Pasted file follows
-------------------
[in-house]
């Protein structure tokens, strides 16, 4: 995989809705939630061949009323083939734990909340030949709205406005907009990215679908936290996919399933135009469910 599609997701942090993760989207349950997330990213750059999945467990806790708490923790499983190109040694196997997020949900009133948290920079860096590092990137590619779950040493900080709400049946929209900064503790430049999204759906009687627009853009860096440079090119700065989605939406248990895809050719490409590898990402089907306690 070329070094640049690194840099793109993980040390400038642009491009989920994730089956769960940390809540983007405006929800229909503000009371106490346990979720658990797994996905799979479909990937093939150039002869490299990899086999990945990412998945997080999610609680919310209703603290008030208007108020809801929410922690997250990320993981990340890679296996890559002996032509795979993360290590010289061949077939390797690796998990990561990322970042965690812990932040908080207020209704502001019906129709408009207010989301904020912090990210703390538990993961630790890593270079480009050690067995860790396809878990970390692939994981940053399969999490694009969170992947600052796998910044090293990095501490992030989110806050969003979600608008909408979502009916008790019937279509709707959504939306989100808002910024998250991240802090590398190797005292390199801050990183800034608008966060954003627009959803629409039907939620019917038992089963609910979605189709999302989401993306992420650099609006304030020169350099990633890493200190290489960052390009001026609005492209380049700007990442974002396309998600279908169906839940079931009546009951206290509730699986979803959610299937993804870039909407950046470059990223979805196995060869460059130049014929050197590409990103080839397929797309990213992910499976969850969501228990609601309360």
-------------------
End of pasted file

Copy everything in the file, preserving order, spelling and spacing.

[in-house]
């Protein structure tokens, strides 16, 4: 995989809705939630061949009323083939734990909340030949709205406005907009990215679908936290996919399933135009469910 599609997701942090993760989207349950997330990213750059999945467990806790708490923790499983190109040694196997997020949900009133948290920079860096590092990137590619779950040493900080709400049946929209900064503790430049999204759906009687627009853009860096440079090119700065989605939406248990895809050719490409590898990402089907306690 070329070094640049690194840099793109993980040390400038642009491009989920994730089956769960940390809540983007405006929800229909503000009371106490346990979720658990797994996905799979479909990937093939150039002869490299990899086999990945990412998945997080999610609680919310209703603290008030208007108020809801929410922690997250990320993981990340890679296996890559002996032509795979993360290590010289061949077939390797690796998990990561990322970042965690812990932040908080207020209704502001019906129709408009207010989301904020912090990210703390538990993961630790890593270079480009050690067995860790396809878990970390692939994981940053399969999490694009969170992947600052796998910044090293990095501490992030989110806050969003979600608008909408979502009916008790019937279509709707959504939306989100808002910024998250991240802090590398190797005292390199801050990183800034608008966060954003627009959803629409039907939620019917038992089963609910979605189709999302989401993306992420650099609006304030020169350099990633890493200190290489960052390009001026609005492209380049700007990442974002396309998600279908169906839940079931009546009951206290509730699986979803959610299937993804870039909407950046470059990223979805196995060869460059130049014929050197590409990103080839397929797309990213992910499976969850969501228990609601309360």